bike lane
Fort Street bike lane (Jay Wallace Images)

With downtown Victoria’s bike lane network continuing to expand, some residents have turned to social media to voice their frustration, which has prompted interesting responses from Mayor Lisa Helps.

“Took me almost 20 minutes in a car to get 5 blocks down Wharf from Pandora. Frightening- pedestrians and bikes everywhere!” said one Victoria resident on Twitter.

“Horrible experience. What a terrible mess!”

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In response to this frustrated driver’s experience, Mayor Helps replied to the tweet saying “I personally love the ‘messiness’ of all those pedestrians and bikes!”

The reply has caused some controversy in the community, dividing vehicle commuters and pedestrians.

“The less people dragging their personal, climate controlled, 2-ton, 200 horsepower, livingroom on wheels into urban centers, the better,” said one Twitter user, Emily Montgomery.

“Yes, and the ‘messiness’ it’s really, really great for the visually impaired and pedestrians with limited mobility,” replied another user, dotmackenzie. “Way to go inclusive Victoria!”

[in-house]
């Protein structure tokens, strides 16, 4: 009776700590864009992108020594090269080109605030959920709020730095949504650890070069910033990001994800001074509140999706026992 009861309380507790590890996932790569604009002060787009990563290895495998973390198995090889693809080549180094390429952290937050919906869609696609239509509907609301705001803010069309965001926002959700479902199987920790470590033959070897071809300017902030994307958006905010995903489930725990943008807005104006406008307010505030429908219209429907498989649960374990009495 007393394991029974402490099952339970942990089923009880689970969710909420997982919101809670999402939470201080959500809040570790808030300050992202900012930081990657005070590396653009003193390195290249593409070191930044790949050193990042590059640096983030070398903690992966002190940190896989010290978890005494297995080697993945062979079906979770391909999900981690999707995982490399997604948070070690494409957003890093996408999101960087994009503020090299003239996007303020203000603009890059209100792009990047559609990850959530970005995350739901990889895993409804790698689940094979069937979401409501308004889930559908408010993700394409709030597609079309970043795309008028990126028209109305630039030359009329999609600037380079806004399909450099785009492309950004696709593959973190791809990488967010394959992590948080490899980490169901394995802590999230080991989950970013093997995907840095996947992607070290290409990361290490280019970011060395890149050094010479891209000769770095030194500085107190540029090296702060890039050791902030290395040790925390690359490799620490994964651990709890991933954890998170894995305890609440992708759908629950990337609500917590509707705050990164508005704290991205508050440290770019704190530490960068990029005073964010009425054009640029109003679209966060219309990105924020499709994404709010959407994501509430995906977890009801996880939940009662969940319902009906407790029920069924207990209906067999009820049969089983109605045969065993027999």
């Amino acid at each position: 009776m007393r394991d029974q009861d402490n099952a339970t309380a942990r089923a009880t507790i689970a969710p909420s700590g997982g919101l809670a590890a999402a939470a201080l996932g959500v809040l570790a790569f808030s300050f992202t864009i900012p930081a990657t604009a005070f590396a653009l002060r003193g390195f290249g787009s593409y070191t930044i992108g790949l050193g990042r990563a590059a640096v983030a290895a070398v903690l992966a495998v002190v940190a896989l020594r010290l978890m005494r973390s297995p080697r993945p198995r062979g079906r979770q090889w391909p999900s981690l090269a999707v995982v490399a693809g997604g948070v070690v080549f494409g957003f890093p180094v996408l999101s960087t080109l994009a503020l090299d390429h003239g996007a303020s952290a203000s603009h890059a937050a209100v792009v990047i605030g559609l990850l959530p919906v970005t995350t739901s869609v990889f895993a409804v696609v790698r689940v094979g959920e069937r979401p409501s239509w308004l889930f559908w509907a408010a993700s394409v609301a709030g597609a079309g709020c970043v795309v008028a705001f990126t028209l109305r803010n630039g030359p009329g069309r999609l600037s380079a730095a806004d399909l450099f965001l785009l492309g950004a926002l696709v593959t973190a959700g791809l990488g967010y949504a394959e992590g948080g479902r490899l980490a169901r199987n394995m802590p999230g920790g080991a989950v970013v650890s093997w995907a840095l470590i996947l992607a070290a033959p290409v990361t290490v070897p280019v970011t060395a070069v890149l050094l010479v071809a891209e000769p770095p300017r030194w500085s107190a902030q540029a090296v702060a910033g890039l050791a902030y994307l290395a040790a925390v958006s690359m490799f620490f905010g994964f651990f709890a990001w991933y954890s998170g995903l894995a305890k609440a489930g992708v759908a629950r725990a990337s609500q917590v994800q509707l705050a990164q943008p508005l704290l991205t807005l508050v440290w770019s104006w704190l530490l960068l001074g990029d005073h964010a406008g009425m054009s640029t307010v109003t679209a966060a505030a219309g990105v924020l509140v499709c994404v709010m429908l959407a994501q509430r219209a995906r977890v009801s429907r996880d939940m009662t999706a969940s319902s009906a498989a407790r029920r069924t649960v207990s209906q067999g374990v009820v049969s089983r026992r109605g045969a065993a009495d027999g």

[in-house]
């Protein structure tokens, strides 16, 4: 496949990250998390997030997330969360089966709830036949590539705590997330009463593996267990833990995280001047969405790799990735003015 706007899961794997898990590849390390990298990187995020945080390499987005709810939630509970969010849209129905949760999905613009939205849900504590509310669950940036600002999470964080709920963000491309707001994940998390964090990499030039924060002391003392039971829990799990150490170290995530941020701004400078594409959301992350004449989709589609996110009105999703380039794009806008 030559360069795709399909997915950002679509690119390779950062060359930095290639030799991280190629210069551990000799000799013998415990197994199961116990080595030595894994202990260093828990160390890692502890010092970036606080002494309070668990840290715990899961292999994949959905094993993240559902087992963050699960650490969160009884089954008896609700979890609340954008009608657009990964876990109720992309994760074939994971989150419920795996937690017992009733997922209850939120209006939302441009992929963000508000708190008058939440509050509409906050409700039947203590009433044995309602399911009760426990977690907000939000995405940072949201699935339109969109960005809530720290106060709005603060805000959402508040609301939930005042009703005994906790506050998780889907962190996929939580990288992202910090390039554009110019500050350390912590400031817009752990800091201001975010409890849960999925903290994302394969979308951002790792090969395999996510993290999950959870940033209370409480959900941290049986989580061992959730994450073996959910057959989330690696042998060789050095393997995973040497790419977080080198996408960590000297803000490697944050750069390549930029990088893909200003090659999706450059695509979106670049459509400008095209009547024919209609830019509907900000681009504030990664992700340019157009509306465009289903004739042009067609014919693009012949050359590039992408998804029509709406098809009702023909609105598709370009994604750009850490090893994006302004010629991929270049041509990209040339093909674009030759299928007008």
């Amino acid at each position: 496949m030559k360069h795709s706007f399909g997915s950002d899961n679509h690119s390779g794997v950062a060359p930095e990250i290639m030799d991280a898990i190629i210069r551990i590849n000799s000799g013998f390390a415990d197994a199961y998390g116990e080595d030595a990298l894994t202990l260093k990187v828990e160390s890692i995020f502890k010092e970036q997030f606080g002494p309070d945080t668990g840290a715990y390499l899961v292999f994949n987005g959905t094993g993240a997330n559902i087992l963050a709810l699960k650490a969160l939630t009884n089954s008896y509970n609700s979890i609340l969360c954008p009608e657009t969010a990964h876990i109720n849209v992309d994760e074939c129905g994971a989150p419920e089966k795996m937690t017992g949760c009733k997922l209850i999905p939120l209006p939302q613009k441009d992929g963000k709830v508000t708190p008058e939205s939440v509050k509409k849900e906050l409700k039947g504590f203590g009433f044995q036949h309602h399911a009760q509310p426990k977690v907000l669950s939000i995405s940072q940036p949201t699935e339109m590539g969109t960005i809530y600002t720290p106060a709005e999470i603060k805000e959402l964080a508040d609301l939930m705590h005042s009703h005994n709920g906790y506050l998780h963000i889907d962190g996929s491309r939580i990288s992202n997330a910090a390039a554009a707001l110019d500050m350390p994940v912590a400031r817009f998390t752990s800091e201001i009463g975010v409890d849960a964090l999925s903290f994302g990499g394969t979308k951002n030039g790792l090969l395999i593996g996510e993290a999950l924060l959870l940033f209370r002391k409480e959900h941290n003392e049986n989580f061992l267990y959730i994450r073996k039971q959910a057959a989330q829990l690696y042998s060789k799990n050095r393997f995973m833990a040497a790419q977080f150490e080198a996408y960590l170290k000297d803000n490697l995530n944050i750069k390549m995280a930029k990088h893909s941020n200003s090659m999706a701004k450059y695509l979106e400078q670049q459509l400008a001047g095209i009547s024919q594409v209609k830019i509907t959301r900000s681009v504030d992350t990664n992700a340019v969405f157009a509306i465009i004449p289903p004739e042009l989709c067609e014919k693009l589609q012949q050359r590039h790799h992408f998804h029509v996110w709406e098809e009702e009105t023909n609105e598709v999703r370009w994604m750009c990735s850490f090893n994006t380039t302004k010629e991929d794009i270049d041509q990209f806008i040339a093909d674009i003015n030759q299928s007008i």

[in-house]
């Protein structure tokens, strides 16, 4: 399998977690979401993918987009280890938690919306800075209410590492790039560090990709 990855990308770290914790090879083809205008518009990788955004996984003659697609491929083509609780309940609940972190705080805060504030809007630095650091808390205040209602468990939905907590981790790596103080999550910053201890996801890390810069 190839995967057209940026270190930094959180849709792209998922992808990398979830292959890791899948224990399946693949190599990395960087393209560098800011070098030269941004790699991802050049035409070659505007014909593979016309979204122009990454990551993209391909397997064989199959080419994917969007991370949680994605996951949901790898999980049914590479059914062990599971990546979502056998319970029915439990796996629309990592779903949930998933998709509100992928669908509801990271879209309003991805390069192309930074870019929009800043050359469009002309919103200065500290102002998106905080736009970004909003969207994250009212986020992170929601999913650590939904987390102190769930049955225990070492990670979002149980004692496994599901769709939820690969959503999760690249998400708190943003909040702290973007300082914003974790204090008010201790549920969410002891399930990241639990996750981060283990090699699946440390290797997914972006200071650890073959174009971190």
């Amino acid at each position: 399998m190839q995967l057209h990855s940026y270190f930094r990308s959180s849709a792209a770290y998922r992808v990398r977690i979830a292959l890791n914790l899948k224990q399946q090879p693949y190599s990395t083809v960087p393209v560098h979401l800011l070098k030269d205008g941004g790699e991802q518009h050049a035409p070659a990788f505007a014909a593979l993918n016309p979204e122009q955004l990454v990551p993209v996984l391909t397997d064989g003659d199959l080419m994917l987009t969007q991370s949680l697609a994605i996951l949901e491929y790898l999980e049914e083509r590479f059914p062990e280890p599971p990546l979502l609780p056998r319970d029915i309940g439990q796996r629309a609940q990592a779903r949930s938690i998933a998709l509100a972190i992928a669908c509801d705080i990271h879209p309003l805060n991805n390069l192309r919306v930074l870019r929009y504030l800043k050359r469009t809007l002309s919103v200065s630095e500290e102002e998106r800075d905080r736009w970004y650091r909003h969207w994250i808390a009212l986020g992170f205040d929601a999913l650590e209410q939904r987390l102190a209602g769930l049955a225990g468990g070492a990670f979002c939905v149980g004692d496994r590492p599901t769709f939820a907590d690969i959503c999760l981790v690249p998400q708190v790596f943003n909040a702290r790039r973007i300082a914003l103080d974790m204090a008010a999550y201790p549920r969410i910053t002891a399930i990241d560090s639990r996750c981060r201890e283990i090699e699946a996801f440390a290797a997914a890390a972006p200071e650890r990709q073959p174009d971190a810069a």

“That’s what cities of the future look like…”

When asked about the concerns some residents had about increasingly busy intersections, Mayor Lisa Helps told Victoria Buzz that despite growing pains, the busier pedestrian and bicycle traffic are a positive step for the future of the city.

“There are hordes of people who are now walking through Wharf Street and I think that’s fantastic,” she said.

“I was actually delighted to see that Wharf Street has come alive and all we did was change the traffic patterns a little bit. I think it’s actually quite exciting.”

According to Helps, while pedestrian safety may be an issue, the community’s ability to adapt to traffic pattern changes should not be underestimated.

“Hospitalization of pedestrians due to conflict is higher than it’s been in the past 10 years, but pedestrians are the most vulnerable in safety incidents,” she said.

“Everyone needs to be more careful, including people on bicycles and people in cars.”

With the newest stretch of protected bike lane opening on Wharf Street on August 2nd, Victoria is showing no signs of slowing down its infrastructure projects.

“That’s what cities of the future look like around the world, and we’re a small powerhouse leading change in North America,” said Helps.

See also: Victoria will spend over $1.2 million more on bike lanes to complete the network by 2022 (February 2019)

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